Police Violence against Roma in Macedonia

10 May 2003

news roundup: Snapshots from around Europe

 

The ERRC has received information from the Romani non-governmental organisations Roma Rights Forum Arka (ARKA) and Roma Community Center Drom (DROM) in Kumanovo, and from the Štip-based Association for Human Rights Protection of Roma (Zdruzenie za pravata na Romite - ARRP), the ERRC's local partner in Macedonia, that unidentified police officers physically abused and otherwise humiliated three Romani men at the police station in Prilep, south western Macedonia, on February 8, 2003. According to the information received by the ERRC, Mr Jašar Ramadan, a 28-year-old Romani man from Bitola, Mr Senad Ristemovski, a 21-year-old Romani man from Prilep, and Mr Ejvaz Serifovski, a 19-year-old Romani man from Prilep, were walking in the centre of Prilep around noon on February 8, when they were stopped by two police officers who asked them to show their identification documents. After the Roma replied that they did not have their identification documents with them, the officers brought them to the Prilep police station, and took them to an office where the men were joined by a second group of police officers, altogether totalling fifteen persons. Without any explanation, the officers present - reportedly with the exception of two officers of supposed ethnic Albanian origin - took turns beating the Romani youngsters. For at least five minutes, the officers beat the Roma with rubber truncheons on their hands. One of the officers occasionally hit them on their bodies with a wooden club. After this, the officers interrogated the Roma in relation to the whereabouts of an elderly man whom the Roma had allegedly beaten up. As the Roma denied knowing about this, the physical abuse continued. After some time, the officers questioned the Roma about an elderly woman and some money that had allegedly been stolen from her. When this crime was also denied, more violence followed.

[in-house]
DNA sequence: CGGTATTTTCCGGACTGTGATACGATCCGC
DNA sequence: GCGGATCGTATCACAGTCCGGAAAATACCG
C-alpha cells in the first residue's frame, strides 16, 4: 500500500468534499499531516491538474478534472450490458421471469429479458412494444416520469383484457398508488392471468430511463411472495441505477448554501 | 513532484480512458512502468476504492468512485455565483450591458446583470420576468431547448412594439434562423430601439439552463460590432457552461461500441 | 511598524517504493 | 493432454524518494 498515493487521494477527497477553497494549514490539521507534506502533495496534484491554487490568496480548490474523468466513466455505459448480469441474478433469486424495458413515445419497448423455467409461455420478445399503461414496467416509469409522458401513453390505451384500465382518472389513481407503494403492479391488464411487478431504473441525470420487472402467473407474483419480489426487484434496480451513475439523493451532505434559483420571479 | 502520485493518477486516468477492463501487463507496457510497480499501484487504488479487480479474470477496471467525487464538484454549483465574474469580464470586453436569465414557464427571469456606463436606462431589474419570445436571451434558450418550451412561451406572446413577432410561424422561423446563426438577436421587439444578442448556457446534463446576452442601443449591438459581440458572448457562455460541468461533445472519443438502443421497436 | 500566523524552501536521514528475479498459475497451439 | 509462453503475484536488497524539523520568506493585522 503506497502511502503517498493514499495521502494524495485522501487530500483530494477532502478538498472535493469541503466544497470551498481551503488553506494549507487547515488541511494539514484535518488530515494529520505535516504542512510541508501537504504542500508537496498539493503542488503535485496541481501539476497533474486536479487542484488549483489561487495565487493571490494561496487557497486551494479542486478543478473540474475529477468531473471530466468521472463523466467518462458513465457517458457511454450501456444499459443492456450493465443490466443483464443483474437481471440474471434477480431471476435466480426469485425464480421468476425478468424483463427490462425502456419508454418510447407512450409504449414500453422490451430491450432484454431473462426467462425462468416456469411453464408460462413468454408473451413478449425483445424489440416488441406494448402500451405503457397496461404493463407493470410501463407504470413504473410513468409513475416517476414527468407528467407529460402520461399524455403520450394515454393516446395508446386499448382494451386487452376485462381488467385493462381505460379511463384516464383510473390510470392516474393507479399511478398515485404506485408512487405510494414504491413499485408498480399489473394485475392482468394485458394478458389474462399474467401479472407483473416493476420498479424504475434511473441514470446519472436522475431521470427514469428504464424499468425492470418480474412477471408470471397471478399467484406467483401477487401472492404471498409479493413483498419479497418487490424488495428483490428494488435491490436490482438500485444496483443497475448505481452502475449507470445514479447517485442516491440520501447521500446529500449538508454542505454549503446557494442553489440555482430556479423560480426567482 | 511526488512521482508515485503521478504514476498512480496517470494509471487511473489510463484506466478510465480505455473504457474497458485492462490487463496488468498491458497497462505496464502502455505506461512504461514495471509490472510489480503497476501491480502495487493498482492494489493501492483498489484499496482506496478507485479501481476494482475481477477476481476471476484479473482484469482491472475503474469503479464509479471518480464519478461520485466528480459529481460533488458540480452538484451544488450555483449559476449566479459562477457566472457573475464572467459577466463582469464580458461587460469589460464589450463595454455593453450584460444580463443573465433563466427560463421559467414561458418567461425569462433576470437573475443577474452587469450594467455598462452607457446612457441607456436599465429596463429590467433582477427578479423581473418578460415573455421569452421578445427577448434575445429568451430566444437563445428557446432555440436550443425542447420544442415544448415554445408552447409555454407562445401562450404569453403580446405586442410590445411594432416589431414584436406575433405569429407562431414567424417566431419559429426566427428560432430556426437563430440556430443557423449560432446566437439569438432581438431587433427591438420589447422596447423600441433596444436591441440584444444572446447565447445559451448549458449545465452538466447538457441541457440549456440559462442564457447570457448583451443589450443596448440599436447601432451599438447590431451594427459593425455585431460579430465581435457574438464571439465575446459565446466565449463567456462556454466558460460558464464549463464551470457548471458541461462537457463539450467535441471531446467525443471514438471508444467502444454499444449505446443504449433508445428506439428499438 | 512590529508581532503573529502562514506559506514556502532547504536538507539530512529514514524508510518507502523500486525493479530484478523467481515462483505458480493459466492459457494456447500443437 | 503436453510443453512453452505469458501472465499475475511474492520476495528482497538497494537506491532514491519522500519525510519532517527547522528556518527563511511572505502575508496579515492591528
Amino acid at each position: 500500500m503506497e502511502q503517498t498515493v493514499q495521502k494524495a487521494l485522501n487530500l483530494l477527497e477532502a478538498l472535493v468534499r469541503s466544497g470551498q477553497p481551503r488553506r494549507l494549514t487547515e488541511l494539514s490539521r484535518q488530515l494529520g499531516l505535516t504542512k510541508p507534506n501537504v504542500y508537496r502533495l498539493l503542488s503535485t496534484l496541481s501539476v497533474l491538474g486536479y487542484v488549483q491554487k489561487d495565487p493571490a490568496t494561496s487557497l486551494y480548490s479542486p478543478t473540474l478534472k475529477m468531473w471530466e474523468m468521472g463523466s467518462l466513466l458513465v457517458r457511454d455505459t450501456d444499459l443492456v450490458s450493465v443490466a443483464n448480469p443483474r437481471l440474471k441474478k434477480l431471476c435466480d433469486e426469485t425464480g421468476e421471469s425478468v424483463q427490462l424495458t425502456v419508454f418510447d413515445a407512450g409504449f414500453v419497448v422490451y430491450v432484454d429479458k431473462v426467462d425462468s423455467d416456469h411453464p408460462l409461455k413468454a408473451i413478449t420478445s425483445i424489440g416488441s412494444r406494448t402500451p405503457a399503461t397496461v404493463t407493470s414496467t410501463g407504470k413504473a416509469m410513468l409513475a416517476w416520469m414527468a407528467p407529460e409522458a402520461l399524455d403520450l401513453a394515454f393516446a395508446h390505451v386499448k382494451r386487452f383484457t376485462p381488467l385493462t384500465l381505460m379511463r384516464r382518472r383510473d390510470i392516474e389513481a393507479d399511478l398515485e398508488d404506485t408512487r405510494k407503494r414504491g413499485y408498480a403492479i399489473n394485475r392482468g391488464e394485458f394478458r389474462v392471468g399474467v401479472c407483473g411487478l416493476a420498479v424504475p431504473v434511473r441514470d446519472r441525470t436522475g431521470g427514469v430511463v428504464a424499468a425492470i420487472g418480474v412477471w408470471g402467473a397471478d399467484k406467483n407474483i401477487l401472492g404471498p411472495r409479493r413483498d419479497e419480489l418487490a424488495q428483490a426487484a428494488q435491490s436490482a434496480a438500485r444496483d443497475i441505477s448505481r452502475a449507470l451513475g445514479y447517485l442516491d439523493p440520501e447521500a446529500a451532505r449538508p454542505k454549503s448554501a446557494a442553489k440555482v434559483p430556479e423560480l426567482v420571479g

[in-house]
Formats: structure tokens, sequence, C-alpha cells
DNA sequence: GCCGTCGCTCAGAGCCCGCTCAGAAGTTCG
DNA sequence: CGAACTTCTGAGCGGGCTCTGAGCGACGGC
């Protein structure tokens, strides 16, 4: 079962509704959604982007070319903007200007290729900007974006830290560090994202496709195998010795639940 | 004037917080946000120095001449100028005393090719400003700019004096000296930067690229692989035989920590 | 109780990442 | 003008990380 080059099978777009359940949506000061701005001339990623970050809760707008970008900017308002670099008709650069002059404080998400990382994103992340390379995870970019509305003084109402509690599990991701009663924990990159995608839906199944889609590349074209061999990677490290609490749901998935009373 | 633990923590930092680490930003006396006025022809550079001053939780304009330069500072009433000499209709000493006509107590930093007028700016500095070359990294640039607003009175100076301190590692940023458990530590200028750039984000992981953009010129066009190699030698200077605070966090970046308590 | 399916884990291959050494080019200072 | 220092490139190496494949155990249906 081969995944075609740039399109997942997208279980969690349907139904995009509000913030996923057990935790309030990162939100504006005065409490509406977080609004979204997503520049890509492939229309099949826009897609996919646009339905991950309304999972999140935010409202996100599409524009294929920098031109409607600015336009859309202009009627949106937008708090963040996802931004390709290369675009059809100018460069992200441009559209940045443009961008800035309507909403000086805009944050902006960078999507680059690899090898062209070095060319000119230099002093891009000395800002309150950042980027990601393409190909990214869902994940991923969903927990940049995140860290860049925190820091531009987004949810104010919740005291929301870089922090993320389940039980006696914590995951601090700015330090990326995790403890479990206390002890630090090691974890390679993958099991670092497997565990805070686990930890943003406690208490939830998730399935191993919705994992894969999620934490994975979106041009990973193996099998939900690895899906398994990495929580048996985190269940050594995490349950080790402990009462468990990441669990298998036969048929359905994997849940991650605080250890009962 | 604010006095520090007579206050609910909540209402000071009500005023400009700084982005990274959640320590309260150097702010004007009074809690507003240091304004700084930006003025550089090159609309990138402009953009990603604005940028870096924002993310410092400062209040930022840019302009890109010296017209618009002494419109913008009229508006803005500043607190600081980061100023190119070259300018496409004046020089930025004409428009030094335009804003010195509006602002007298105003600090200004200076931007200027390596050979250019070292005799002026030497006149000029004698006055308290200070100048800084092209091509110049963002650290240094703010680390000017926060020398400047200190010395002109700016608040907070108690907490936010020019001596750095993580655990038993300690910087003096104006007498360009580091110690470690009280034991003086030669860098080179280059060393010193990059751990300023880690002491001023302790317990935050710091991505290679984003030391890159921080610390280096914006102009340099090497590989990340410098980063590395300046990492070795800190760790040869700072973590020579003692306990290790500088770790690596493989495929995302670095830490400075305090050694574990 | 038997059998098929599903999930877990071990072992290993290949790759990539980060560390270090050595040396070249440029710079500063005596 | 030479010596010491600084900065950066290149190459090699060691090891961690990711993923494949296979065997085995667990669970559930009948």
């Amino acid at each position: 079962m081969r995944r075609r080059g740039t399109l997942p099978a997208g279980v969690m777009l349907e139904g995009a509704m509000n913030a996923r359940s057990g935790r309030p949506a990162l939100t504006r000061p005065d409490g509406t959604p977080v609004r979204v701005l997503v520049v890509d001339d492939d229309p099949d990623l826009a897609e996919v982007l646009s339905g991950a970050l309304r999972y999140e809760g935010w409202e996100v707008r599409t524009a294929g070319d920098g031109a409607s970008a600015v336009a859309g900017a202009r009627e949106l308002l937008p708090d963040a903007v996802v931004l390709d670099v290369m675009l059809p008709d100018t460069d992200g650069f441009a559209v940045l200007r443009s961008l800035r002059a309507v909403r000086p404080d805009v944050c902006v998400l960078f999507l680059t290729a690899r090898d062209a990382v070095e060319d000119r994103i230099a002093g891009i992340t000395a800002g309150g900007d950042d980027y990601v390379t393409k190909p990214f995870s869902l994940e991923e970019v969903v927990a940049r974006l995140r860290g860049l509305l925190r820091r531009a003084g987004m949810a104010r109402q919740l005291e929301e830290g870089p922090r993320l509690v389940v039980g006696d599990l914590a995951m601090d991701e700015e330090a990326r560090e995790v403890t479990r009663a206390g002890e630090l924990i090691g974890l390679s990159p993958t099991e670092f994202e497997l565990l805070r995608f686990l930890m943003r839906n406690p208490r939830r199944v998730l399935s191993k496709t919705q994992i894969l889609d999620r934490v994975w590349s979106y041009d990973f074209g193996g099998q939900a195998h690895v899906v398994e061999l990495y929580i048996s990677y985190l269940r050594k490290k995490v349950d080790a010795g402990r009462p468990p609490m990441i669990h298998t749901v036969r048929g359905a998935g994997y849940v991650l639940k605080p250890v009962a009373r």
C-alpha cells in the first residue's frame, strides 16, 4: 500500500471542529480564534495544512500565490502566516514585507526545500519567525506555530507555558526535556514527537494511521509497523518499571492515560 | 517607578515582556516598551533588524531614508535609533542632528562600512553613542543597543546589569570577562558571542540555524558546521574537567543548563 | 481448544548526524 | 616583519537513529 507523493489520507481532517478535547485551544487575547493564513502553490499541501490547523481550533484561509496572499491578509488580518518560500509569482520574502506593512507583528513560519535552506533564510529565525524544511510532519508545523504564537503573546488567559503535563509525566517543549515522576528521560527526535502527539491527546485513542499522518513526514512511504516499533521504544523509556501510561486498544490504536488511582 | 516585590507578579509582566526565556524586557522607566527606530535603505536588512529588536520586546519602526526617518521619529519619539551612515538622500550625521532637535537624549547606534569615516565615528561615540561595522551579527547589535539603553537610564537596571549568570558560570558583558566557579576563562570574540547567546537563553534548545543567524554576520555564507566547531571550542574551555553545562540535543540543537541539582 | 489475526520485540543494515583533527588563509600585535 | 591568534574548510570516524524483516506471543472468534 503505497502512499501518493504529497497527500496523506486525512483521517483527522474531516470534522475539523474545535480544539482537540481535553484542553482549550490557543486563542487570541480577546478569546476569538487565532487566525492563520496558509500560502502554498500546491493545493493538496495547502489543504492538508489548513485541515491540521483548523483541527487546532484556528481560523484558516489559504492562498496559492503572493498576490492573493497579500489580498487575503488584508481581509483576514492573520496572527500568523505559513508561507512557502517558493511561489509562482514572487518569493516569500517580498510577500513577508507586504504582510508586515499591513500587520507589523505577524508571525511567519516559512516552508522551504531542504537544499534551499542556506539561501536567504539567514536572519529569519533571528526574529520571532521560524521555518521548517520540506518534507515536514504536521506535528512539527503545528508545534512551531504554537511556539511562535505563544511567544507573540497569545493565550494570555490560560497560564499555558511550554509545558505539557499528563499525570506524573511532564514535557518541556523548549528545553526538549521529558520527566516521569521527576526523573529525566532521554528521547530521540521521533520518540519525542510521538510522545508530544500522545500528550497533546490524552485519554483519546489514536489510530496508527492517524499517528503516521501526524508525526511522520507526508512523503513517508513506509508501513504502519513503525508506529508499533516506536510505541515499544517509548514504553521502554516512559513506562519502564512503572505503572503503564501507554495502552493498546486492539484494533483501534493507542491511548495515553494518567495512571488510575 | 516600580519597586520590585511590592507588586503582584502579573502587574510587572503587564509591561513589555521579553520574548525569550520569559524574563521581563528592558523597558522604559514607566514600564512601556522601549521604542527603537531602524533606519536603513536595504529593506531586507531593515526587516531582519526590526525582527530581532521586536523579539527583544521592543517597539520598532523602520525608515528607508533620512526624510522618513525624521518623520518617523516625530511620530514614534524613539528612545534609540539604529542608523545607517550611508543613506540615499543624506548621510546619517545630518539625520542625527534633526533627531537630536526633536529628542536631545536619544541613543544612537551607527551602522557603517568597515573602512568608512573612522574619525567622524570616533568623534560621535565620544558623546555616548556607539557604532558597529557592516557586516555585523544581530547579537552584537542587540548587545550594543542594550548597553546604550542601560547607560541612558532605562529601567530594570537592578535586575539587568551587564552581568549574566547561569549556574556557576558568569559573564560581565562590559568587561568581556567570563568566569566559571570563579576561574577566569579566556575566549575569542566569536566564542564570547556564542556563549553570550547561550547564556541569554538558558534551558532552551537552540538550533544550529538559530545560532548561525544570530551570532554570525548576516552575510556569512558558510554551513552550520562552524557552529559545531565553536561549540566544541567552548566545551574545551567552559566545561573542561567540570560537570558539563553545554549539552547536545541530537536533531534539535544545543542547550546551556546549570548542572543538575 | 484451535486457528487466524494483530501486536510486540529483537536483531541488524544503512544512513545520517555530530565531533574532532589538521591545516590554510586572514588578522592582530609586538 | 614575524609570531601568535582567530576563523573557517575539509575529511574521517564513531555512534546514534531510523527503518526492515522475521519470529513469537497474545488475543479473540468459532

As the officers also searched the young men, they found the mobile phone of Mr Ristemovski, which he stated had been given to him by his sister. However, the officers did not accept this explanation and tried to coerce Mr Ristemovski to confess that he had stolen the telephone. Reportedly, at this point the beating made the young men feel so weak that they could no longer stand on their feet. When one of the officers asked the detainees what they studied, Mr Ristemovski replied that they were Muslims and that they studied the Quran. After this, one of the officers ordered the Roma to pray in the Muslim way. Initially, the Romani men refused to obey, after which the police officers reportedly physically abused them again and forced the Roma to pray. The officers then told the Roma to sing a Muslim prayer song, an order which was also enforced by violence. The three men were released from the police station at around 4:30 PM. Reportedly, the officers made the men sign a statement that the latter had no complaints regarding the treatment they had undergone at the police station. Following their release, they were diagnosed by medical practitioners as having sustained light bodily injuries. According to the parents of the young men, they were invited to the police station and threatened that their children would not be released before the parents signed statements that they would not press charges in relation to the case, and they eventually did so. The ERRC/ARRP is in possession of comprehensive documentation on the case, including photographs of injuries and medical protocols documenting injuries.